Posing together in the picturesque Redwall Cavern are (front, left) Suzanne Budge, Sara Schaefer and Elena Schaefer, all of Boise, ID; Kata McCarville, Fayette, IA; Gail Moorman Behrens and Heather Behrens, Arlington, IA; J. Lucy Jordan, Salt Lake City, UT; Daryl Grove, Fayette, IA; and (back, left) Tim Burrack, Arlingto, IA; Jordan Burrack, Palm Desert, CA; Don Gerlits, Arlington, IA; Stu Dunkel, Jefferson City, MO; Fred Koch, Buckingham, IA; Sharon Orr, Fayette, IA; Carol Berg, Marshalltown, IA; Joyce Graf, Rockville, MD; Carol Langerman-Aten, Fayette, IA; Brian Retke, Iowa City, IA; Judy Joyce, Iowa City, IA; Jameson Taylor, Fayette, IA.
For seven days, 20 intrepid adventurers let go of modern technology and connected with their environment and each other in a way that has left its mark. The trip included Upper Iowa University faculty, alumni and students; friends of the university from the local area; and members and friends of the Association for Women Geoscientists.
Carol Langerman-Aten, custodian and student at UIU, said the trip was an opportunity of a lifetime. She had not intended the trip to change her, but the experience exceeded her expectations in every way. "When I walked away from this trip, I felt so fulfilled in so many ways," she said. "There is a great deal of satisfaction when you've lived a dream. I've always wanted to raft down the Grand Canyon, and now I have. If there is something that you've wanted to do, whatever it might be, find a way to do it. You won't regret it!"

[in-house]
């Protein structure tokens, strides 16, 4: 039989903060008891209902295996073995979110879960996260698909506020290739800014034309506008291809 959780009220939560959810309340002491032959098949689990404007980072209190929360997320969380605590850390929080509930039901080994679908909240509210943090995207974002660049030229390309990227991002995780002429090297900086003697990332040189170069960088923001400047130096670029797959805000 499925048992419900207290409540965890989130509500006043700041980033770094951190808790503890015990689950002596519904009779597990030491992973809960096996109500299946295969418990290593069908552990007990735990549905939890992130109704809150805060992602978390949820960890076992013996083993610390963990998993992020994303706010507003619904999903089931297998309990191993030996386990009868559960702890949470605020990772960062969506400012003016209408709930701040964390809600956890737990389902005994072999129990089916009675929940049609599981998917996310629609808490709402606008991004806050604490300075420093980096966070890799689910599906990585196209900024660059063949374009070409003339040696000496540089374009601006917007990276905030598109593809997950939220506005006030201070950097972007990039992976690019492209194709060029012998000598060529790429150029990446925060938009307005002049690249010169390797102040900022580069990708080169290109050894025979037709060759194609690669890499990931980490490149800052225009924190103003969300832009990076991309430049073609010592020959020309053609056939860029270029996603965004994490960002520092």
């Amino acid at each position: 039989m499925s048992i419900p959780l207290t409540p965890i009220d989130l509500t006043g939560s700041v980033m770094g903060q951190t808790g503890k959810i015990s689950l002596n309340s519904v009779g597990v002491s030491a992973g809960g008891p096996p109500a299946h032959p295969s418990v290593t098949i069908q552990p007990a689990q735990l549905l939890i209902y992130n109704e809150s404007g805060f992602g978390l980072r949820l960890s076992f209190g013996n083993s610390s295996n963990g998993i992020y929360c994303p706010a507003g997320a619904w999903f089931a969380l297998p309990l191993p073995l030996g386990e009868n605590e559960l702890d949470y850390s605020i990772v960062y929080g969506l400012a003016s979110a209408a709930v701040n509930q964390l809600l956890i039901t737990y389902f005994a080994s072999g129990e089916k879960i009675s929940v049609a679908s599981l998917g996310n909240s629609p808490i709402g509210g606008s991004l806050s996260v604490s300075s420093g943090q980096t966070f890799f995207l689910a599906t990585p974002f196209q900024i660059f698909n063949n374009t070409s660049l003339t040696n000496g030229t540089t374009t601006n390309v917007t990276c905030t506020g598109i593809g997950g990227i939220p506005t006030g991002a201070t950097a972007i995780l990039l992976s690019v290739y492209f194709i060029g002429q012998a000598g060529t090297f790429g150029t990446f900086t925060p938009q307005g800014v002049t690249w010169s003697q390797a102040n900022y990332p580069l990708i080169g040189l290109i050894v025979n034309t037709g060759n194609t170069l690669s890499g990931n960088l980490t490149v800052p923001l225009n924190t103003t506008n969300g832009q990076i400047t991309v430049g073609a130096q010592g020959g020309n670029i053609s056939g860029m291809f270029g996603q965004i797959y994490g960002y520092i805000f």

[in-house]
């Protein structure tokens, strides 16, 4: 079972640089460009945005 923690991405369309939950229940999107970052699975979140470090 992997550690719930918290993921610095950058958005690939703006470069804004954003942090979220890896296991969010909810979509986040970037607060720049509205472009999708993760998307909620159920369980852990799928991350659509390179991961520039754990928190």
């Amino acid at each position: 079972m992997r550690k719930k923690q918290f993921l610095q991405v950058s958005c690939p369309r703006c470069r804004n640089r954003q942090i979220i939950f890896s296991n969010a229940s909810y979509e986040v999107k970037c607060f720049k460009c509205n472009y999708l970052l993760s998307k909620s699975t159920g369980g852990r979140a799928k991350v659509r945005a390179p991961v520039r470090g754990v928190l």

According to Dr. Katherine McCarville, associate professor of geosciences and organizer of the Grand Canyon excursion, she quite often hears from travelers that they wished they would have gone sooner. "People make connections that are profound and they often make friendships they probably would not have without this trip. Social structures are relaxed or just become irrelevant during the wilderness experience," she said.
The trip was cooperative venture involving Upper Iowa University and the Association for Women Geoscientists, with which McCarville is affiliated.
Langerman-Aten said, "There were so many unexpected surprises along the way including Dr. McCarville's enthusiasm about geology. I had no idea that rocks could be so interesting, I think I learned a few things that I had no intention of doing when I signed up to go rafting down the Colorado River. I was just going to have fun, but history is unavoidable in the Grand Canyon. You are completely surrounded by it at all times."
Aside from each other, the group had very little human interaction on the rafting trip. Traveling on two 35-foot boats, they spent each day on the river covering a grand total of 188 river miles in seven days.
Dr. Gail Moorman Behrens, dean of the Andres School of Education, said she has an even greater respect for Dr. McCarville following the expedition. "Her passion and knowledge of geology and love for everything about the Canyon provided me with many, many learning opportunities," she said.